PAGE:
[Fox Business] 5 sneaky travel scams that target your money and how to avoid them

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It can be very exciting to receive an email, direct-mail letter or phone call letting you know you’ve won a “free cruise” or an “all-expenses-paid-vacation to a tropical island.”

These trip offers, unfortunately, are often nothing but a scam. 

And even beyond these fake travel opportunities, there are other ways scammers are trying to snatch your hard-earned vacation dollars, such as through fraudulent or misleading travel websites and false vacation rental listings. 

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There were over 30,000 complaints filed by American travelers within the last several years against such travel scams, according to the Better Business Bureau (BBB). 

Also, there were more than 10,000 negative BBB reviews outlining consumer issues — everything from not receiving travel services that people paid for, to receiving unsolicited and unscrupulous trip offers. 

Fox News Digital reached out to two experts about red flags regarding these fraudsters amid the rise of vacation scams and schemes today.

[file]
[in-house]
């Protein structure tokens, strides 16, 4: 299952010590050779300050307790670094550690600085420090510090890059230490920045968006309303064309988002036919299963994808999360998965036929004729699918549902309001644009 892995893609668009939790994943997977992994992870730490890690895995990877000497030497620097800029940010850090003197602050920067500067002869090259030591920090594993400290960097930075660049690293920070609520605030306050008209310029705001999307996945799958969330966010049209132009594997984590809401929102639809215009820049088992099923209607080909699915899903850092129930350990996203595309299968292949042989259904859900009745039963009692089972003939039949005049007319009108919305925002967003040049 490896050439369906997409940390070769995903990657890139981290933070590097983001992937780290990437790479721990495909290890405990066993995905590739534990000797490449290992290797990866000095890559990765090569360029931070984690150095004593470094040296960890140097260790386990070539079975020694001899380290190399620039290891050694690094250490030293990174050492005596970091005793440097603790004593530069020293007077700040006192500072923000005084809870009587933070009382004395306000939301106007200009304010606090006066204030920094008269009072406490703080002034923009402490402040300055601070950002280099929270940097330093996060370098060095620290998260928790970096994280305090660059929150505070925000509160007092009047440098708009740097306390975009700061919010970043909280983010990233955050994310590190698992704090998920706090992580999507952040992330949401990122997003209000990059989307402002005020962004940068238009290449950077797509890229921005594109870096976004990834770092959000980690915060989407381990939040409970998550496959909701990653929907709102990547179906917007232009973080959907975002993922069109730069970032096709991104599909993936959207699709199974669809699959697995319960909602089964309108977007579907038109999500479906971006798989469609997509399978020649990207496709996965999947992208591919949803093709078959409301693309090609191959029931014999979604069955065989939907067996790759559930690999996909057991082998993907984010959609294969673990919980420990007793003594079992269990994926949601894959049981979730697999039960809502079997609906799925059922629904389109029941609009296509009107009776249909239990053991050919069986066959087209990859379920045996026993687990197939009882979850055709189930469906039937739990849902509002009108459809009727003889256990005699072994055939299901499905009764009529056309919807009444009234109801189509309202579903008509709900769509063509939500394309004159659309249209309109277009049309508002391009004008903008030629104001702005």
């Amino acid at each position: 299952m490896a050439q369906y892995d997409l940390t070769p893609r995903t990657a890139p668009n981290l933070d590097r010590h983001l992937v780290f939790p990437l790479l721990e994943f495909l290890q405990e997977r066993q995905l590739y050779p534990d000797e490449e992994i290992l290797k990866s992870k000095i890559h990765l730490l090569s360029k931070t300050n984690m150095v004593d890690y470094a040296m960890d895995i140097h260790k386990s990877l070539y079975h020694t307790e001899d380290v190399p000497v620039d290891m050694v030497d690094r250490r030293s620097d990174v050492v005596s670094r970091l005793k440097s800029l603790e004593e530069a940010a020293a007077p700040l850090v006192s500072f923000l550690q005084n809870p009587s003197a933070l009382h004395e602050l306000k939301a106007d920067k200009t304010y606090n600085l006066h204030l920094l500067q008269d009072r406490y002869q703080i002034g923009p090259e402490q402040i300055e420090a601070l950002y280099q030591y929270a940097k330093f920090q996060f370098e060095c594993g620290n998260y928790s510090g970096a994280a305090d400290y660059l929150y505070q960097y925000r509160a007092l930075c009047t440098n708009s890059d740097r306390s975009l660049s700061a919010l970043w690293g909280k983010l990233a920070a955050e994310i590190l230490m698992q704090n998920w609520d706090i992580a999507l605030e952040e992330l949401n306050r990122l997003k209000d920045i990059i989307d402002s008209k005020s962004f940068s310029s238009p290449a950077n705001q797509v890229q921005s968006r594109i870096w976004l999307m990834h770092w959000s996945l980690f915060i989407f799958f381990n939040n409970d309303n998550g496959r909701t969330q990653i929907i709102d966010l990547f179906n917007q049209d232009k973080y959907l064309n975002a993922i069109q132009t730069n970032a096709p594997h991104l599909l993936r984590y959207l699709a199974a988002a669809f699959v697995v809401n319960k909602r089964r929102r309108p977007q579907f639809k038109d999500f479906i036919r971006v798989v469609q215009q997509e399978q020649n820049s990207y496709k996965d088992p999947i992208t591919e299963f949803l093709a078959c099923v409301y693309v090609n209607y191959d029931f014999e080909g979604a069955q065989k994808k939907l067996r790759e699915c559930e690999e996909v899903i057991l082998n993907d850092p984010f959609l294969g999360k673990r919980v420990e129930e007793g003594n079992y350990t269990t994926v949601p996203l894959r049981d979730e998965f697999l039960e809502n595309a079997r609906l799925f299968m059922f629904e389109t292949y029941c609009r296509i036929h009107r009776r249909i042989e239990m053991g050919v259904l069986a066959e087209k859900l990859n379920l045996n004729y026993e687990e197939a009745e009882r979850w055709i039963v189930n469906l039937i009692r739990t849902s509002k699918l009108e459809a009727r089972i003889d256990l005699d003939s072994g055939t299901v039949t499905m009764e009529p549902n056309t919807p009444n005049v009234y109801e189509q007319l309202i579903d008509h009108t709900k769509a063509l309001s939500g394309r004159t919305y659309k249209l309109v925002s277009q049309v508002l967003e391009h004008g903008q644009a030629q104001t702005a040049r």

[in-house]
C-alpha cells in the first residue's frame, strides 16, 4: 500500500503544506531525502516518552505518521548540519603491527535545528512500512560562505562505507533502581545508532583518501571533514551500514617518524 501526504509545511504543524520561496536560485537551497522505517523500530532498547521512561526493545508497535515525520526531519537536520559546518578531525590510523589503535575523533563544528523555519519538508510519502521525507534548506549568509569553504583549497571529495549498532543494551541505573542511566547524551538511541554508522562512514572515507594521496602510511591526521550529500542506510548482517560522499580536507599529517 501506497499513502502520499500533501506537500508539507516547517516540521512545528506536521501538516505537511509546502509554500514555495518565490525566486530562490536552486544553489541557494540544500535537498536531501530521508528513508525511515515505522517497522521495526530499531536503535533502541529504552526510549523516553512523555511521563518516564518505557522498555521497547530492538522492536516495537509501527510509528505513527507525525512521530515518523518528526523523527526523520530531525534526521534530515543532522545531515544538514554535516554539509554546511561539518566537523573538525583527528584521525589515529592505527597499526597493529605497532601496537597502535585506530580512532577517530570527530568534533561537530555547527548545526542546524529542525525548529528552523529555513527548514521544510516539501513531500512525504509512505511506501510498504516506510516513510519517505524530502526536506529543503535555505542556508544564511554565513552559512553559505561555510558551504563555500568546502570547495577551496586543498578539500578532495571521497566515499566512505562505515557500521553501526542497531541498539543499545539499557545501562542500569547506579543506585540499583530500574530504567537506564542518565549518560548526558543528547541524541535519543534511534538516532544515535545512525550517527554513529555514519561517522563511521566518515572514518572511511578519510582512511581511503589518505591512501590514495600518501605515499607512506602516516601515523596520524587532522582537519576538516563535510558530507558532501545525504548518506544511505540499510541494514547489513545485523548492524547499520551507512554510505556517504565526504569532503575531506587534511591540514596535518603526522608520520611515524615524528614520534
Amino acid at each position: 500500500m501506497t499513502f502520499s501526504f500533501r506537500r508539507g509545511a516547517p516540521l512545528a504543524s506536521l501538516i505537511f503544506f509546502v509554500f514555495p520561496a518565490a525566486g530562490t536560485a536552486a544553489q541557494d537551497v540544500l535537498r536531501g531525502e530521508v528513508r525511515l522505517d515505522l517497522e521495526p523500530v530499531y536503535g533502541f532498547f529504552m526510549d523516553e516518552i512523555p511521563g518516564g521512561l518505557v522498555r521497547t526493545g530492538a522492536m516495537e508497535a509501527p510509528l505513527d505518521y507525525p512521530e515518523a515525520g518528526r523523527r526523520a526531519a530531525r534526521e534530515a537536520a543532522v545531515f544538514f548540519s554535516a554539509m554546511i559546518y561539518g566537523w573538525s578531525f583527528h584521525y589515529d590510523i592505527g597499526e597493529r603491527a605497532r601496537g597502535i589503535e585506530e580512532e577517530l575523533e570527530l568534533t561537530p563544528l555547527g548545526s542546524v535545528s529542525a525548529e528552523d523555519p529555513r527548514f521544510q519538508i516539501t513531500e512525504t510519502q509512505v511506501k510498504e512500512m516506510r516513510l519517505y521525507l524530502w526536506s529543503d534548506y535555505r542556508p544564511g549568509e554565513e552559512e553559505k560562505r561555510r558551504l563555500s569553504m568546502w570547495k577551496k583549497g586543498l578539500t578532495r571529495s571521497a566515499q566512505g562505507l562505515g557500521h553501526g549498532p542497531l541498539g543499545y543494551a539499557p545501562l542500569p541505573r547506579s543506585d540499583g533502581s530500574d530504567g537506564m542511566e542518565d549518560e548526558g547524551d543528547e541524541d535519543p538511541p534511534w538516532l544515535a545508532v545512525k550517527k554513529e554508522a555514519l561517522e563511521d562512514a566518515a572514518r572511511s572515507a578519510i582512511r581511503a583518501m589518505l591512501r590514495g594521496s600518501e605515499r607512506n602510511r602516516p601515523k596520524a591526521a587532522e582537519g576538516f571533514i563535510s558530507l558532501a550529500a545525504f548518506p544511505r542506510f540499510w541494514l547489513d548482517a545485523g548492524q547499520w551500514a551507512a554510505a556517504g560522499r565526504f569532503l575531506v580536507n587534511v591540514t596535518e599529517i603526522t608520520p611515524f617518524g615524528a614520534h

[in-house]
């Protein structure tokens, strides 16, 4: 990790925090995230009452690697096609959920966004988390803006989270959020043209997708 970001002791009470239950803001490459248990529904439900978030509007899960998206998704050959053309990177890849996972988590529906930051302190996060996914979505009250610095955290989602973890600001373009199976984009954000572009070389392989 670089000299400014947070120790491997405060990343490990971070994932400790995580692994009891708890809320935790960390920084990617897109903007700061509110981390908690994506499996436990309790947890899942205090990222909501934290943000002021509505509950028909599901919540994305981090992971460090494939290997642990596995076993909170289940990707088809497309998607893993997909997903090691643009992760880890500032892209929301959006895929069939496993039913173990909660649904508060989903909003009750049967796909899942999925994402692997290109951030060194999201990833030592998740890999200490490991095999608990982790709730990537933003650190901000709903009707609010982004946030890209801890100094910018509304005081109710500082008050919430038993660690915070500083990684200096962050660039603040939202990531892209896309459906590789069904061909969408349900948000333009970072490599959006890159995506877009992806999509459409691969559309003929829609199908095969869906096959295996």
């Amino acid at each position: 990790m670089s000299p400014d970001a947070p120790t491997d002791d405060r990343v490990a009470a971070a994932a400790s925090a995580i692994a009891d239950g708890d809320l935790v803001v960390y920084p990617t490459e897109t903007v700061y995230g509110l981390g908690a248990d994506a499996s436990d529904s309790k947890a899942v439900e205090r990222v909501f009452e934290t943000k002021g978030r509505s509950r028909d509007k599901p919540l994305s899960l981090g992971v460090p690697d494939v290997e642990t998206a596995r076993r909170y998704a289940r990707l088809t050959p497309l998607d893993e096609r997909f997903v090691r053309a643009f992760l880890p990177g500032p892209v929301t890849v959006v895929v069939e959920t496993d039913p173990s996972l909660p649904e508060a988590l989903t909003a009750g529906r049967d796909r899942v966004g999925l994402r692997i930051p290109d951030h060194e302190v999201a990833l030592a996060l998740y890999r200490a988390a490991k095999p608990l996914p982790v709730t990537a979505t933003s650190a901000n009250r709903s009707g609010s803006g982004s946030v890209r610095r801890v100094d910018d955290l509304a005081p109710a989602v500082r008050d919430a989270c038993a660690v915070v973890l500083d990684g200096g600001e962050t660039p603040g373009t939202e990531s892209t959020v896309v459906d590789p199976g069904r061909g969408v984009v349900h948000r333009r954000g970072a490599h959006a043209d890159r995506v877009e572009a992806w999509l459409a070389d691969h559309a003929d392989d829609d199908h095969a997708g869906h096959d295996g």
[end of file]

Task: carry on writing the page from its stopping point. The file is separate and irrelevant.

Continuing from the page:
A summer vacation can be the highlight of the year for many Americans. It may also be one of the costliest planned expenses during the year. 

“This makes it a prime opportunity for scammers to pounce,” cautioned Dan Cusick, a fraud and claim executive with Wells Fargo Bank, N.A., in Charlotte, North Carolina. 

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“Bad actors look for key seasons, like summer vacations, to exploit your excitement and ‘pickpocket’ your cash in different ways.” 

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Consumers need to be on the lookout for “spoofing”— false information or fake travel websites disguised as legitimate, trusted or known sources, said Cusick. 

“These travel websites look legit, and they might offer attractive deals on flights, hotels and vacation packages, but when you make a payment, your money may go straight into the scammers’ pockets,” Cusick told Fox News Digital.